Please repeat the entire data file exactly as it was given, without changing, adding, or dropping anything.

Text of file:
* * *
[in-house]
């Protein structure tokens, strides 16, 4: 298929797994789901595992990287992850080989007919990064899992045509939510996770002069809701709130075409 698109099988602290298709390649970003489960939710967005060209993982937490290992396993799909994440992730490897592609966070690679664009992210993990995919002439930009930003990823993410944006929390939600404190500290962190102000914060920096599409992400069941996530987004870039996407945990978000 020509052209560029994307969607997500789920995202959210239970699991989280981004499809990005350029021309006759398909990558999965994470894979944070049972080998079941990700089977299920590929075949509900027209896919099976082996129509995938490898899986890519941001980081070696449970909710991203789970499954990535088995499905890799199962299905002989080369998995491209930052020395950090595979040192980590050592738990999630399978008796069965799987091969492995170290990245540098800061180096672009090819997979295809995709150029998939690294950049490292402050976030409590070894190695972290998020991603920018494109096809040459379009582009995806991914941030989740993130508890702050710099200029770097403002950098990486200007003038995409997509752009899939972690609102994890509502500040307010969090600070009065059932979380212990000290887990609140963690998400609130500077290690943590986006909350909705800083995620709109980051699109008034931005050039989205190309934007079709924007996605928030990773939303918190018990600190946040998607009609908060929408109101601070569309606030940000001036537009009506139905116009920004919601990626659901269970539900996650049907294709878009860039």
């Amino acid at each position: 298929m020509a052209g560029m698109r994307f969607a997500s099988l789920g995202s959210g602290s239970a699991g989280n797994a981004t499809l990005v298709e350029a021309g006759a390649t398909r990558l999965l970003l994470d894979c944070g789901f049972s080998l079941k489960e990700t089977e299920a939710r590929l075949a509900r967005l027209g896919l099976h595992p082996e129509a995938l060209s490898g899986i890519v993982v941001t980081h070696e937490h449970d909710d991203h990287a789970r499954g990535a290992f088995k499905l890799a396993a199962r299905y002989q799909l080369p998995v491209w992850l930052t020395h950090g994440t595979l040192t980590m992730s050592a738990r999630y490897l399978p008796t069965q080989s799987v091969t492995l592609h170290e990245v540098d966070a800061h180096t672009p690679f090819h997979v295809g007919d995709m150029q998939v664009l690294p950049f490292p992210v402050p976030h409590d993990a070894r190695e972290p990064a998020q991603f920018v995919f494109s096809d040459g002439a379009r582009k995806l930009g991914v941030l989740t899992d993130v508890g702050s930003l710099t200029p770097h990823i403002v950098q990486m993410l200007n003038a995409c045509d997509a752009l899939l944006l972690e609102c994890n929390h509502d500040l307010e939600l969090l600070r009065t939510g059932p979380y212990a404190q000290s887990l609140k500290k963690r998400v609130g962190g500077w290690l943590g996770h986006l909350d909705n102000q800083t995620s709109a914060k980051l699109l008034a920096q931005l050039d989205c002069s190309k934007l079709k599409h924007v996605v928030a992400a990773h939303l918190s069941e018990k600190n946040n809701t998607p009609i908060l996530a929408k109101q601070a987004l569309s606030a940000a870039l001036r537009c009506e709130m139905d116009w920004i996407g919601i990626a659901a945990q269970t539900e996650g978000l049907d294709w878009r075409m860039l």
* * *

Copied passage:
[in-house]
């Protein structure tokens, strides 16, 4: 298929797994789901595992990287992850080989007919990064899992045509939510996770002069809701709130075409 698109099988602290298709390649970003489960939710967005060209993982937490290992396993799909994440992730490897592609966070690679664009992210993990995919002439930009930003990823993410944006929390939600404190500290962190102000914060920096599409992400069941996530987004870039996407945990978000 020509052209560029994307969607997500789920995202959210239970699991989280981004499809990005350029021309006759398909990558999965994470894979944070049972080998079941990700089977299920590929075949509900027209896919099976082996129509995938490898899986890519941001980081070696449970909710991203789970499954990535088995499905890799199962299905002989080369998995491209930052020395950090595979040192980590050592738990999630399978008796069965799987091969492995170290990245540098800061180096672009090819997979295809995709150029998939690294950049490292402050976030409590070894190695972290998020991603920018494109096809040459379009582009995806991914941030989740993130508890702050710099200029770097403002950098990486200007003038995409997509752009899939972690609102994890509502500040307010969090600070009065059932979380212990000290887990609140963690998400609130500077290690943590986006909350909705800083995620709109980051699109008034931005050039989205190309934007079709924007996605928030990773939303918190018990600190946040998607009609908060929408109101601070569309606030940000001036537009009506139905116009920004919601990626659901269970539900996650049907294709878009860039």
């Amino acid at each position: 298929m020509a052209g560029m698109r994307f969607a997500s099988l789920g995202s959210g602290s239970a699991g989280n797994a981004t499809l990005v298709e350029a021309g006759a390649t398909r990558l999965l970003l994470d894979c944070g789901f049972s080998l079941k489960e990700t089977e299920a939710r590929l075949a509900r967005l027209g896919l099976h595992p082996e129509a995938l060209s490898g899986i890519v993982v941001t980081h070696e937490h449970d909710d991203h990287a789970r499954g990535a290992f088995k499905l890799a396993a199962r299905y002989q799909l080369p998995v491209w992850l930052t020395h950090g994440t595979l040192t980590m992730s050592a738990r999630y490897l399978p008796t069965q080989s799987v091969t492995l592609h170290e990245v540098d966070a800061h180096t672009p690679f090819h997979v295809g007919d995709m150029q998939v664009l690294p950049f490292p992210v402050p976030h409590d993990a070894r190695e972290p990064a998020q991603f920018v995919f494109s096809d040459g002439a379009r582009k995806l930009g991914v941030l989740t899992d993130v508890g702050s930003l710099t200029p770097h990823i403002v950098q990486m993410l200007n003038a995409c045509d997509a752009l899939l944006l972690e609102c994890n929390h509502d500040l307010e939600l969090l600070r009065t939510g059932p979380y212990a404190q000290s887990l609140k500290k963690r998400v609130g962190g500077w290690l943590g996770h986006l909350d909705n102000q800083t995620s709109a914060k980051l699109l008034a920096q931005l050039d989205c002069s190309k934007l079709k599409h924007v996605v928030a992400a990773h939303l918190s069941e018990k600190n946040n809701t998607p009609i908060l996530a929408k109101q601070a987004l569309s606030a940000a870039l001036r537009c009506e709130m139905d116009w920004i996407g919601i990626a659901a945990q269970t539900e996650g978000l049907d294709w878009r075409m860039l």